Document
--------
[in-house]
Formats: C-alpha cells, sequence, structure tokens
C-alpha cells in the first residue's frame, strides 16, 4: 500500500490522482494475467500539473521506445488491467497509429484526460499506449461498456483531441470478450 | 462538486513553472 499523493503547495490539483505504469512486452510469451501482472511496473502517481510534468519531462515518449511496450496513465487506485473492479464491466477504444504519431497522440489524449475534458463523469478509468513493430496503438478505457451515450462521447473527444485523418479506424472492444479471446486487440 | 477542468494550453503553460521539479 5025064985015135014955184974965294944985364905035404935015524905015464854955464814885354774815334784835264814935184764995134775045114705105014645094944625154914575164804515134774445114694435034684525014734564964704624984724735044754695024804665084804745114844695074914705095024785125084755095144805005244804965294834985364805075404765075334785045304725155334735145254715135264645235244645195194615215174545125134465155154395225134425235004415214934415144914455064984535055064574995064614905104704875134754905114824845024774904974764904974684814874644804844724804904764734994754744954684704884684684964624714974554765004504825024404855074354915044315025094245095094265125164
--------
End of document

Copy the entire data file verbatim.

[in-house]
Formats: C-alpha cells, sequence, structure tokens
C-alpha cells in the first residue's frame, strides 16, 4: 500500500490522482494475467500539473521506445488491467497509429484526460499506449461498456483531441470478450 | 462538486513553472 499523493503547495490539483505504469512486452510469451501482472511496473502517481510534468519531462515518449511496450496513465487506485473492479464491466477504444504519431497522440489524449475534458463523469478509468513493430496503438478505457451515450462521447473527444485523418479506424472492444479471446486487440 | 477542468494550453503553460521539479 5025064985015135014955184974965294944985364905035404935015524905015464854955464814885354774815334784835264814935184764995134775045114705105014645094944625154914575164804515134774445114694435034684525014734564964704624984724735044754695024804665084804745114844695074914705095024785125084755095144805005244804965294834985364805075404765075334785045304725155334735145254715135264645235244645195194615215174545125134465155154395225134425235004415214934415144914455064984535055064574995064614905104704875134754905114824845024774904974764904974684814874644804844724804904764734994754744954684704884684684964624714974554765004504825024404855074354915044315025094245095094265125164